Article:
Fused in the fire
Published 8:54 pm Wednesday, July 22, 2015
All glass is born of fire, but it doesn’t necessarily take fire to make it into something beautiful.
All it really takes is temperatures between 1,200 and 1,550 degrees Fahrenheit and a lot of talent.
At the lower end of the spectrum, glass will slump into or around a mold. Slightly higher temperatures will give the glass round edges and a shiny appearance. Higher still will make pieces of glass stick together. And even higher than that, glass will fully join together.
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These are temperatures that can only be achieved in a kiln. Cynthia Quesenberry got her first kiln in 2007 after an interest in glass art from her younger days was reignited.
She worked with stained glass as a younger woman back in the ‘70s. “That’s where I learned to cut and shape glass and put it together,” she said.
But in the last decade, she became interested in the art of glass fusion — where different pieces of glass come together in her hands, and then in the kiln, to create art.
“I started seeing things in shows,” she said. “It looked so interesting and intriguing to me, and I wanted to know how to do it.”
Quesenberry’s art ranges from jewelry to larger pieces designed for display. From fish to faces and especially functional items like plates and bowls, anything is fair game to be the subject of her work.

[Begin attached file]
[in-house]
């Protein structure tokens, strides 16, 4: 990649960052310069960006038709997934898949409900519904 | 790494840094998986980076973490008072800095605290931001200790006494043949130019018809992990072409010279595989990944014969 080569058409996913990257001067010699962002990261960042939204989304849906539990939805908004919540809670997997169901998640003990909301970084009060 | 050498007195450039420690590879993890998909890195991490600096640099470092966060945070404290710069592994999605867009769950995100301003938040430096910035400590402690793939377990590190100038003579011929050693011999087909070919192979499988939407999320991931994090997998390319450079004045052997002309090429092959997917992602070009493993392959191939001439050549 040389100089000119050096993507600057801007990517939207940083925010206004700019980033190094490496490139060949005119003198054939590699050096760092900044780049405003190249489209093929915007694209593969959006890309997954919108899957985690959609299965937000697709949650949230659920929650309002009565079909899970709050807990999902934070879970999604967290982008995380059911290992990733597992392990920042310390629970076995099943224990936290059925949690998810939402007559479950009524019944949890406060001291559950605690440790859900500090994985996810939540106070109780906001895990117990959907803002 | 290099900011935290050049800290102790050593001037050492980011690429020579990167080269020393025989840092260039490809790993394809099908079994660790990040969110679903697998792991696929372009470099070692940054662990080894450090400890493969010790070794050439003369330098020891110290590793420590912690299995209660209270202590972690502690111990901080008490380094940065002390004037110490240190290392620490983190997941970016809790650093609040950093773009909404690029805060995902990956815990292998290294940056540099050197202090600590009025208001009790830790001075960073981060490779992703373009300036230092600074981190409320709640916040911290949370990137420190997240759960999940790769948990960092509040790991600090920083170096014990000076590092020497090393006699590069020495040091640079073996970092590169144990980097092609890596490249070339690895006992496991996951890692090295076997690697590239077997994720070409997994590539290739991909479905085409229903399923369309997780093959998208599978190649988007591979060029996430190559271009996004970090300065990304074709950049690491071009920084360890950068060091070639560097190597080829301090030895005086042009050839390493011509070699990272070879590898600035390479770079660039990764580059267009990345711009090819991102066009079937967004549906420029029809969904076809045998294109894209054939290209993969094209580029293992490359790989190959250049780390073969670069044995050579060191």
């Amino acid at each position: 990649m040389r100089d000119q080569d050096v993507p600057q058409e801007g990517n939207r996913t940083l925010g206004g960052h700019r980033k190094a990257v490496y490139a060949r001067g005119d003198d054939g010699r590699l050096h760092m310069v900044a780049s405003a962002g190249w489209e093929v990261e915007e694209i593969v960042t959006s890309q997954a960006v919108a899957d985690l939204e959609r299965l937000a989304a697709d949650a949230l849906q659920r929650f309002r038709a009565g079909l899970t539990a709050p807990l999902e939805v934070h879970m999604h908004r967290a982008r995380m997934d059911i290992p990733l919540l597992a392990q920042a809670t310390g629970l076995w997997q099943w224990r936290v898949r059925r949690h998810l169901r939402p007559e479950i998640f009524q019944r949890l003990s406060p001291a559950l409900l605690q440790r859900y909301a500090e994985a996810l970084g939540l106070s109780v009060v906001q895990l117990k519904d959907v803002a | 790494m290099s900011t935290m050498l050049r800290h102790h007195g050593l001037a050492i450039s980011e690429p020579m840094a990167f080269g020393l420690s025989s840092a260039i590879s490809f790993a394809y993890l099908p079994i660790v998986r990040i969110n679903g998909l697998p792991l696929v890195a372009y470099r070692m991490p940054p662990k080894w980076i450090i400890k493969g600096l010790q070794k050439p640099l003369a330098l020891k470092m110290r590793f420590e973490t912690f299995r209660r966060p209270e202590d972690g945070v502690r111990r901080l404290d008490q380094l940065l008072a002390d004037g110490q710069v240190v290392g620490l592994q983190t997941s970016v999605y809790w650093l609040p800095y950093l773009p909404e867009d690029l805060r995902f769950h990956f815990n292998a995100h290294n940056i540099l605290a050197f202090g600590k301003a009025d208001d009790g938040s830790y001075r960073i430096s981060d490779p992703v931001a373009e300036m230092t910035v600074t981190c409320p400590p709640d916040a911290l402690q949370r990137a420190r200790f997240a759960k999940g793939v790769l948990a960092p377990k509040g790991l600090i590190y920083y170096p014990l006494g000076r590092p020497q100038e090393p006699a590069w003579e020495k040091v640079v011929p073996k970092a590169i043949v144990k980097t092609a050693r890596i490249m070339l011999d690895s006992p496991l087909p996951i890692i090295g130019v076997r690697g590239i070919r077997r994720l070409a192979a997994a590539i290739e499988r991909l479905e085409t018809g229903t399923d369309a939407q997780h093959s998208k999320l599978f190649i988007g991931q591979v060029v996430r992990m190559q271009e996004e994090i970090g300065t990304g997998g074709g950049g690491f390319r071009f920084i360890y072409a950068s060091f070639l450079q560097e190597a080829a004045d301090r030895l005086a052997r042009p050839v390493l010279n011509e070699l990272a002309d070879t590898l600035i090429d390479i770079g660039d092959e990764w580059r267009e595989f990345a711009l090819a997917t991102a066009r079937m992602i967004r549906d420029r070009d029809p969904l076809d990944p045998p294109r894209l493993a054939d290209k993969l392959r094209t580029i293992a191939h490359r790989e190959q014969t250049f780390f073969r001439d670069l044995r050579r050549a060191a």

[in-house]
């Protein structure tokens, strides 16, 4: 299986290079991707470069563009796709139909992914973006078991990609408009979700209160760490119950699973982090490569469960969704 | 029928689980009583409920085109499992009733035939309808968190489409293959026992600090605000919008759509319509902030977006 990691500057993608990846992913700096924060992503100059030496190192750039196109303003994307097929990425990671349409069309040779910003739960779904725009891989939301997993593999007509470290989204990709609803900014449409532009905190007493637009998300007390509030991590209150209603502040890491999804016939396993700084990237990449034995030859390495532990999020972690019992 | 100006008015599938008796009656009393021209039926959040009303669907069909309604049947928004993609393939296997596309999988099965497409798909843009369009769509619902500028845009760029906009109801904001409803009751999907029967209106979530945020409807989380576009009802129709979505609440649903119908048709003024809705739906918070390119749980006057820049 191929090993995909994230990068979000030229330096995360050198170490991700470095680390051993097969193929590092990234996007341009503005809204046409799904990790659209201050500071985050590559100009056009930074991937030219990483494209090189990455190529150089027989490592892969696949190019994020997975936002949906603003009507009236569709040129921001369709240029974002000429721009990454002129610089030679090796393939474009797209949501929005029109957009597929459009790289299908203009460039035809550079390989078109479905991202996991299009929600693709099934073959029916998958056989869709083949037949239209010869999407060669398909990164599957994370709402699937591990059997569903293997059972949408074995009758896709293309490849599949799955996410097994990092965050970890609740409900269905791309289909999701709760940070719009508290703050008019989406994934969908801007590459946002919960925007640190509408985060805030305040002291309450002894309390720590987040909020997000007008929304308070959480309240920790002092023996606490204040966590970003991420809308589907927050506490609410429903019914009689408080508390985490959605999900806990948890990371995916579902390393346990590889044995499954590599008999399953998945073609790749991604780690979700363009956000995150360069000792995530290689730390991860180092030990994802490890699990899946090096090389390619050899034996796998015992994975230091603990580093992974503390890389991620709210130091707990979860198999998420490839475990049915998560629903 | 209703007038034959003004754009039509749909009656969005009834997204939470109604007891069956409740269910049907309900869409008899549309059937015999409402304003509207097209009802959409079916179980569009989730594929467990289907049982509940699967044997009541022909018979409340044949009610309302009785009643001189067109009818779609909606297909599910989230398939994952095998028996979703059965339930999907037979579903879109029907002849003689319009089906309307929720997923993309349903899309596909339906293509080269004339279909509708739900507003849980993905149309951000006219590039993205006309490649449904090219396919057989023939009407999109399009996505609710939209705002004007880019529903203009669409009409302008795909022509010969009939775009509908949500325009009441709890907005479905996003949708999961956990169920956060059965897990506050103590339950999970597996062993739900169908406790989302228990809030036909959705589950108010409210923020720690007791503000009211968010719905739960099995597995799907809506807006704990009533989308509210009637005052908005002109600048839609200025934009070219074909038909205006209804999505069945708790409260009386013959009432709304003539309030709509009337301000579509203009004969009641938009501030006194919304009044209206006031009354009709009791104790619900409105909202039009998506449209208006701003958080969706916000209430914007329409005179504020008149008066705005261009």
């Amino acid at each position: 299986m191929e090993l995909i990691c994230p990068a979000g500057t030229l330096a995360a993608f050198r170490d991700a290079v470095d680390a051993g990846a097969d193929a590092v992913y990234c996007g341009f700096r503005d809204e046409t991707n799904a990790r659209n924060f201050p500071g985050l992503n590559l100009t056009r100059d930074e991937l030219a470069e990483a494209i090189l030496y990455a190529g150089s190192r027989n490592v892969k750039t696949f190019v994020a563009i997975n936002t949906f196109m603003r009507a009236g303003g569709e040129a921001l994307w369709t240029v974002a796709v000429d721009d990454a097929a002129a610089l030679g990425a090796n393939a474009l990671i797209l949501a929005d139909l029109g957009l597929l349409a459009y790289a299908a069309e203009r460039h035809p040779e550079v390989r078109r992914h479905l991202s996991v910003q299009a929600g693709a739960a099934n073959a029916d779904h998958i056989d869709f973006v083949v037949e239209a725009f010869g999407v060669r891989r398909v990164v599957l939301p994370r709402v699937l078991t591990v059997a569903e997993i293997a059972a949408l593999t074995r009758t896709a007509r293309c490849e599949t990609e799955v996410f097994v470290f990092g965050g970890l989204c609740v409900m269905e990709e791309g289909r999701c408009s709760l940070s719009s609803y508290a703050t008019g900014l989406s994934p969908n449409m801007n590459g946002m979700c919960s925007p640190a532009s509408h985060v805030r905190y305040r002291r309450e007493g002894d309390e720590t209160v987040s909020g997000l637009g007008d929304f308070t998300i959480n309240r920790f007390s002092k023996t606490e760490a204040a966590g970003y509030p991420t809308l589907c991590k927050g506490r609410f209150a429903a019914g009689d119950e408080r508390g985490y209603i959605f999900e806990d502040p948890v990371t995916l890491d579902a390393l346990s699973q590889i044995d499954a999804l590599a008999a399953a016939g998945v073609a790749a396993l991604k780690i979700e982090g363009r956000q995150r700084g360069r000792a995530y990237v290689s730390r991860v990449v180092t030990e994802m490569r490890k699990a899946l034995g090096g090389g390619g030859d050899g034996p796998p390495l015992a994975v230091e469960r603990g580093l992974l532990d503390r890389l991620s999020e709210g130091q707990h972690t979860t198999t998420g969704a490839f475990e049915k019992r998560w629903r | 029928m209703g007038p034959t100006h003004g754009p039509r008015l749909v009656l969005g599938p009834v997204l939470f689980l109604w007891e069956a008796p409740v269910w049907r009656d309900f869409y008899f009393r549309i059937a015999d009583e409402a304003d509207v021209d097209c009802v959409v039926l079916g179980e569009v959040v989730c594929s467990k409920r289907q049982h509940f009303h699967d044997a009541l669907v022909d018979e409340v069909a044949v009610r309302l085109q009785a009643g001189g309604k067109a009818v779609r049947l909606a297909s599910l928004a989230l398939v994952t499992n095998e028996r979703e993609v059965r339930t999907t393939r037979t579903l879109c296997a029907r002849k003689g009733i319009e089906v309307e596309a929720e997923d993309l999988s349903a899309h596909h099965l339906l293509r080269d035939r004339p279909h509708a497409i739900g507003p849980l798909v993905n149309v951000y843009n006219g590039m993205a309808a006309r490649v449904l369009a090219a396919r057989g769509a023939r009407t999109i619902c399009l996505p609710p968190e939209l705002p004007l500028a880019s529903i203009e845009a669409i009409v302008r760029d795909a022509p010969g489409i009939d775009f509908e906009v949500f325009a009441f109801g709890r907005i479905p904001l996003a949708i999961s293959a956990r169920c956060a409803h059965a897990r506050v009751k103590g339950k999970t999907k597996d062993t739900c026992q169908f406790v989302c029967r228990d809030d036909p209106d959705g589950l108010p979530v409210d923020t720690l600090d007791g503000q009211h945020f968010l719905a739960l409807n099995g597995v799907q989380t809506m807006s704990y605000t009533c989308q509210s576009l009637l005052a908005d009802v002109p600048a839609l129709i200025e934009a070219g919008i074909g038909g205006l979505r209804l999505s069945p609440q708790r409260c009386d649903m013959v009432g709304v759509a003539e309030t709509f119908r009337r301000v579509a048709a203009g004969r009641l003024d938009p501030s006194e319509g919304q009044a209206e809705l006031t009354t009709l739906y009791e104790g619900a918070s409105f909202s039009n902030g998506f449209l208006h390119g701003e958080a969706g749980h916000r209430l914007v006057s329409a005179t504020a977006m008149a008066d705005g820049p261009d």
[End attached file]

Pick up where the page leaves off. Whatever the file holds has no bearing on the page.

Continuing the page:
“The color, the way the light comes through it, it inspires me a lot,” she said.
Much of Quesenberry’s work comes from tiny grains of colored glass that look a lot like festive sugar crystals. But these aren’t the kind of thing you would want to eat.
She shapes the glass into molds and fires it in her kiln, making it whatever shape she wants. She then can cut it and fit it onto another piece, which ultimately can be fired again for the final design. Detailed work can be done with a hand-held torch.
“It’s inspiring to me because of the way it turns out and the way it performs in the kiln,” she said.
Working with such high heat can be very dangerous, as are a lot of art processes. Quesenberry has been burned a few times, but not seriously.
“I am very careful working with the torch and handling hot glass,” she said, noting she gets cut more often than burned. “Working with the materials and the equipment requires a great deal of respect, especially for personal safety and the safety of the surroundings of the studio.”
Kilns must be attended closely and ventilated properly after use, Quesenberry said. Combustible materials are prohibited anywhere near the kiln.
The safety concerns don’t stop kids from also enjoying glass fusion art, added Quesenberry, who teaches art at the Renaissance School of the Arts.
“Once they learn how to cut a piece of glass, they just can’t stand it — they have to keep cutting,” she said of her students. “Teaching has brought me out of the rut of glass fusing. They even give me ideas and inspire me to take a project on.”
Glass fusing isn’t for everyone or even every artist. Even Quesenberry has to take a break sometimes for her other artistic passions — clay, which requires kiln temperatures even hotter than glass to set, and printmaking.
“There are so many creative people out there,” Quesenberry said. “The variety of glass you can use to make things is so much fun.”